Research Papers: Materials and Fabrication

Creep Behavior of P92 and P92 Welds at 675 °C

[+] Author and Article Information
David W. J. Tanner

e-mail: david.tanner@bristol.ac.uk

Mohammed Saber

e-mail: mohammed.saber@eng.psu.edu.eg

Wei Sun

e-mail: w.sun@nottingham.ac.uk

Thomas H. Hyde

e-mail: thomas.hyde@nottingham.ac.uk

Materials, Mechanics, and
Structures Research Division,
Faculty of Engineering,
The University of Nottingham,
Nottingham, NG7 2RD, UK

1Present address: Department of Mechanical Engineering, University of Bristol, Bristol, BS8 1TR, UK.

2Present address: Faculty of Engineering, Port Said University, Port Said, Egypt.

Contributed by the Pressure Vessel and Piping Division of ASME for publication in the Journal of Pressure Vessel Technology. Manuscript received August 16, 2012; final manuscript received May 16, 2013; published online September 16, 2013. Assoc. Editor: Marina Ruggles-Wrenn.

J. Pressure Vessel Technol 135(5), 051404 (Sep 16, 2013) (8 pages) Paper No: PVT-12-1129; doi: 10.1115/1.4024640 History: Received August 16, 2012; Revised May 16, 2013

The results of an accelerated creep test programme on the leading new build high temperature power plant pipework ferritic steel P92 and two P92 welds are presented. Tests were performed at 675 °C, which is above the service operating temperature range recommended for P92, but allowed for more realistic operating stresses to be used. Comparison with similar tests of P92 at lower temperatures has shown that testing at 675 °C produces the same general creep behavior, and can therefore be used for component life assessments in the service operating temperature range. Axially loaded parent P92 material uniaxial round bar and notched bar specimens, given a heat treatment equivalent to that given postwelding, are compared with weld metal (WM) specimens and cross-weld (C-W) specimens extracted from welds made using both a similar P92 consumable and a dissimilar IN625 nickel alloy consumable. Both welds exhibited typical premature ferritic steel weld failure at the heat-affected zone (HAZ) and parent material (PM) interface, known as type IV. The creep crack growth (CCG) behavior of parent material, weld metal, and the HAZ was studied using compact tension (CT) specimens. Impression testing was performed to determine the relative creep behavior of the HAZ. The HAZ was found to have the highest minimum creep strain rates and creep crack growth rates, indicating the relative weakness of this region.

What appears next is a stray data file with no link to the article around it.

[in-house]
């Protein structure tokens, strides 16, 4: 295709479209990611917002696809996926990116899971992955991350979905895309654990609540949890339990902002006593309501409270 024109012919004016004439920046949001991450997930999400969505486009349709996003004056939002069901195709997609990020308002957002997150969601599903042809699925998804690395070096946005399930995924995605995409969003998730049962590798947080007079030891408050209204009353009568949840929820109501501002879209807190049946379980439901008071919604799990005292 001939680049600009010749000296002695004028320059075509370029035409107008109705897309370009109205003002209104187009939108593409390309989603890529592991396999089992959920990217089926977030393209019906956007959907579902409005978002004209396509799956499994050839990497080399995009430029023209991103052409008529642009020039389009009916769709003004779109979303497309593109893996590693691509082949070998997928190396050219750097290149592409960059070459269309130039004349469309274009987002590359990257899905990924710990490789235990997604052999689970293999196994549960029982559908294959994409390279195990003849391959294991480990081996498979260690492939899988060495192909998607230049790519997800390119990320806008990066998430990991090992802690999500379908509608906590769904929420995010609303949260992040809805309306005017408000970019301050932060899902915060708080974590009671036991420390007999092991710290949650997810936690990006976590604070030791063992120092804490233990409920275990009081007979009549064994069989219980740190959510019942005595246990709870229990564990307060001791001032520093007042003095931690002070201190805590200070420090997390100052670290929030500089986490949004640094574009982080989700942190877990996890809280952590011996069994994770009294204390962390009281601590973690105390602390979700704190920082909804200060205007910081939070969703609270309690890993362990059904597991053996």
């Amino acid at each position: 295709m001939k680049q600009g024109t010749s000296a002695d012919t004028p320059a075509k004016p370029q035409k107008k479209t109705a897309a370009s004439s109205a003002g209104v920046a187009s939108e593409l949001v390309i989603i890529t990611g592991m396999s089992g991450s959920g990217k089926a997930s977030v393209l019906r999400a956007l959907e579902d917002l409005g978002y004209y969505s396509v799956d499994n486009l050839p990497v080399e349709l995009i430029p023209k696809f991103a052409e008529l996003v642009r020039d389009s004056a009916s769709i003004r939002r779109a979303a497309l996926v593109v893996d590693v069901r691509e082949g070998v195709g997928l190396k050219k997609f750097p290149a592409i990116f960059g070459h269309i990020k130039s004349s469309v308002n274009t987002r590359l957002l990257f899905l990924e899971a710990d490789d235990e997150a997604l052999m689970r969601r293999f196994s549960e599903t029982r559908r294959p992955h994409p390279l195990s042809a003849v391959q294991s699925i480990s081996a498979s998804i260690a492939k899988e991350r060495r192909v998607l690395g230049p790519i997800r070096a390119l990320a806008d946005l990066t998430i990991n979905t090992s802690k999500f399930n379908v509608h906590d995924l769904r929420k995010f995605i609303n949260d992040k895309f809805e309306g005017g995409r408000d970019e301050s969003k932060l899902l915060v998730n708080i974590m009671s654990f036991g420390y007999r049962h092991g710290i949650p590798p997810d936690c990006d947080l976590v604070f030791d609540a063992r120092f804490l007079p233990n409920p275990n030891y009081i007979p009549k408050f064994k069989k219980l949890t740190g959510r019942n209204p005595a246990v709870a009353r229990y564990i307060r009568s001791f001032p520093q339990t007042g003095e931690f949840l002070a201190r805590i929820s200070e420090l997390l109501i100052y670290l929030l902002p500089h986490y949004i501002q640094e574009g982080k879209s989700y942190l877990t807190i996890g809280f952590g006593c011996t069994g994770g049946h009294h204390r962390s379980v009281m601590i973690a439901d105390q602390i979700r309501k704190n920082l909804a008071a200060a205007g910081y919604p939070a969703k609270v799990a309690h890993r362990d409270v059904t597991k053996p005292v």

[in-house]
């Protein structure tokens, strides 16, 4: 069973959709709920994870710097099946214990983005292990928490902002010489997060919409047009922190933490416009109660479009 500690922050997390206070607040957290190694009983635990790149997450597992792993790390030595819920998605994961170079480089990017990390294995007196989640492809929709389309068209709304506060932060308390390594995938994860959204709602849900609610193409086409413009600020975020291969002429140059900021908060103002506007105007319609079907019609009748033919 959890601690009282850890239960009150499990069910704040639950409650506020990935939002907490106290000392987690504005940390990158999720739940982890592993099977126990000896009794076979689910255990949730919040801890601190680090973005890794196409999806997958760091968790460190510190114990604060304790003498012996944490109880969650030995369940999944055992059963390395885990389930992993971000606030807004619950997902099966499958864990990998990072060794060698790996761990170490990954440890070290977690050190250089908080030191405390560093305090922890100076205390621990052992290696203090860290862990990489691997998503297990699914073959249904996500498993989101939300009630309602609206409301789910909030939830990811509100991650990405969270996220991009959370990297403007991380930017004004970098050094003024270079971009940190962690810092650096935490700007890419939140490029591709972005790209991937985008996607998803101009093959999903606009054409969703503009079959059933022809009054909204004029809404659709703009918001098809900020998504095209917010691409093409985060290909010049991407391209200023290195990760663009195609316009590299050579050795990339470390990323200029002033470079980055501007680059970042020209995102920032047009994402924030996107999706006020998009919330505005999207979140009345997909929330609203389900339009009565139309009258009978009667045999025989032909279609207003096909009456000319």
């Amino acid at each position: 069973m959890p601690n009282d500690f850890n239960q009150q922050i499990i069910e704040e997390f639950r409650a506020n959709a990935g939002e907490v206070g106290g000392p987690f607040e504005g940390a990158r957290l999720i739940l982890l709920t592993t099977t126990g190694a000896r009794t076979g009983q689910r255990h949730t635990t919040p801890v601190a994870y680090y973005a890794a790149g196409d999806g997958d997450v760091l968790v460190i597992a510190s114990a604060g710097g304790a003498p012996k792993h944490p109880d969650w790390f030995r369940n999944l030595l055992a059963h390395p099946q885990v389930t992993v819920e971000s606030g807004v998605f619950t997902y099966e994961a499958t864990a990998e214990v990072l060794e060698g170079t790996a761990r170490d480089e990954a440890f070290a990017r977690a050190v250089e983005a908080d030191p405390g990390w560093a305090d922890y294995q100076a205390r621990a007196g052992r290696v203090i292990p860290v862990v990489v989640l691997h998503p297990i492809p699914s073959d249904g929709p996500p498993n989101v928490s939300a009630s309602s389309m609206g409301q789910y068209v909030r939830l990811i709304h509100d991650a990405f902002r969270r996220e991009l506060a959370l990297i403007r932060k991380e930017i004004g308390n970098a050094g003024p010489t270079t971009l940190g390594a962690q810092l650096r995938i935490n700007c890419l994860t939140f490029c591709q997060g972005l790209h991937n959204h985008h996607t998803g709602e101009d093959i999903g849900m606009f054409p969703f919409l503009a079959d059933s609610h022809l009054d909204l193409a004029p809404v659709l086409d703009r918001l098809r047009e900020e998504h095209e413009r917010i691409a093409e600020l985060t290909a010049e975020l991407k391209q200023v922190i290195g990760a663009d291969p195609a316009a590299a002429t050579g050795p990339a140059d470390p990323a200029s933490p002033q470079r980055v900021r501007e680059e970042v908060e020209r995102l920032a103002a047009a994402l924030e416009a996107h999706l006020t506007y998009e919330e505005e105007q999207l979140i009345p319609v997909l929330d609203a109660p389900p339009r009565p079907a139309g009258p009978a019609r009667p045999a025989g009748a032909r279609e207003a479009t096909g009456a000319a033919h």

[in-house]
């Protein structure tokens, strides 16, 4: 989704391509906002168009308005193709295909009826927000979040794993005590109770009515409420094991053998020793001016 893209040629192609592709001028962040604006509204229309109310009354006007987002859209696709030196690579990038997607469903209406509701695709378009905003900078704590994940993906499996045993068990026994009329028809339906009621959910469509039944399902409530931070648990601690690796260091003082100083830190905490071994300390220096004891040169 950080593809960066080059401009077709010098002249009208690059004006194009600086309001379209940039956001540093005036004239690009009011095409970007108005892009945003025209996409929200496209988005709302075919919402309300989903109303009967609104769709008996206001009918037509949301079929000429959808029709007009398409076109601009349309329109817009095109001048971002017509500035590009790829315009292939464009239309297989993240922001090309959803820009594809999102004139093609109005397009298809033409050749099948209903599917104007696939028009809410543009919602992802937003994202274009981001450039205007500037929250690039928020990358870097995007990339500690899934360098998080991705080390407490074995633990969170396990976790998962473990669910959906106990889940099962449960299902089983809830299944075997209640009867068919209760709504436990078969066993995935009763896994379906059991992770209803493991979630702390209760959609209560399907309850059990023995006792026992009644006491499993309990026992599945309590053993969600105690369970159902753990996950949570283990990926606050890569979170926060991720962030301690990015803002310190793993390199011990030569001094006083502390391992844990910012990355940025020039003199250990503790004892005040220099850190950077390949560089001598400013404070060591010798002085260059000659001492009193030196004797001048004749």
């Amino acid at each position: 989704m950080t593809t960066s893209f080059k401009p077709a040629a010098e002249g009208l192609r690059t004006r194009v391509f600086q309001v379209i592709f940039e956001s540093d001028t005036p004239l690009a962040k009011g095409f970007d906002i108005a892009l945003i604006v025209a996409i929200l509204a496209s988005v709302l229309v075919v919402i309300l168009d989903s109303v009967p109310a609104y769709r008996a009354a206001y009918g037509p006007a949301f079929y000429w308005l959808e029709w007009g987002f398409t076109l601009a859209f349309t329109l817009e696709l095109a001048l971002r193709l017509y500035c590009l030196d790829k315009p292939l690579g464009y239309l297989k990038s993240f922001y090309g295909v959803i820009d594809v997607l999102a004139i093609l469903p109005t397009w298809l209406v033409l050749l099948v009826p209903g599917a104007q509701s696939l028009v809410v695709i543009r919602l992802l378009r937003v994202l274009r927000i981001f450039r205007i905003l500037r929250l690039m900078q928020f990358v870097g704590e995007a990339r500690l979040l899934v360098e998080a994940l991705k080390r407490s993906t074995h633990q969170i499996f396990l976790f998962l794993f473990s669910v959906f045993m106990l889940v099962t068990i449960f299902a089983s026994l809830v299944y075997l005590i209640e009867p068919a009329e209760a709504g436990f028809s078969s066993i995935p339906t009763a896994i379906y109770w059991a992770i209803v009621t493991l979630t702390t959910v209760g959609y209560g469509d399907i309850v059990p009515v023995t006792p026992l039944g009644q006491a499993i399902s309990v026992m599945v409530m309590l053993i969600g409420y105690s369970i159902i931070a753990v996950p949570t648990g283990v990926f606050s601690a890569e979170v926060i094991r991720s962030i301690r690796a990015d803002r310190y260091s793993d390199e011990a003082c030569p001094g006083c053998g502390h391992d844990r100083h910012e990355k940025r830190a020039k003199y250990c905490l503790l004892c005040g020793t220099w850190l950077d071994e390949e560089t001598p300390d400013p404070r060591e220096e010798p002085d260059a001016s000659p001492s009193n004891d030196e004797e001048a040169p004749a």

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Fig. 1

Groove weld geometry

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Fig. 2

Dimensions of axially loaded tensile creep specimens (mm)

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Fig. 3

Geometries of CT specimens (mm): (a) PM specimen (left), side view of a grooved specimen (right) and (b) C-W specimen

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Fig. 4

Sampling of C-W CT specimens: pipe groove weld (left) and groove weld cross-section (right)

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Fig. 5

HAZ impression creep specimen geometry and position in the groove weld

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Fig. 6

Creep stress–rupture time plot for PM and WMs

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Fig. 7

Creep stress–rupture time plot for P92 PM, WM, and C-Ws

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Fig. 8

Photomacrograph of a failed dissimilar weld C-W tensile creep specimen

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Fig. 9

Cracked surfaces of CT specimens: P92 PM (CT1-CT5), C-W (CT6-CT13), P92 WM (CTWM1-CTWM3)

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Fig. 10

Comparison between PM CT3 and similar weld C-W CT9, both loaded with 3000 N (a) and (b) load-line displacement, (c) CCG, and (d) CCG rates

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Fig. 11

CCG rates, da/dt, against C* for the CT specimens

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Fig. 12

Minimum creep strain rates against stress

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Fig. 13

Calculated creep rupture stresses for specified failure times at 675 °C



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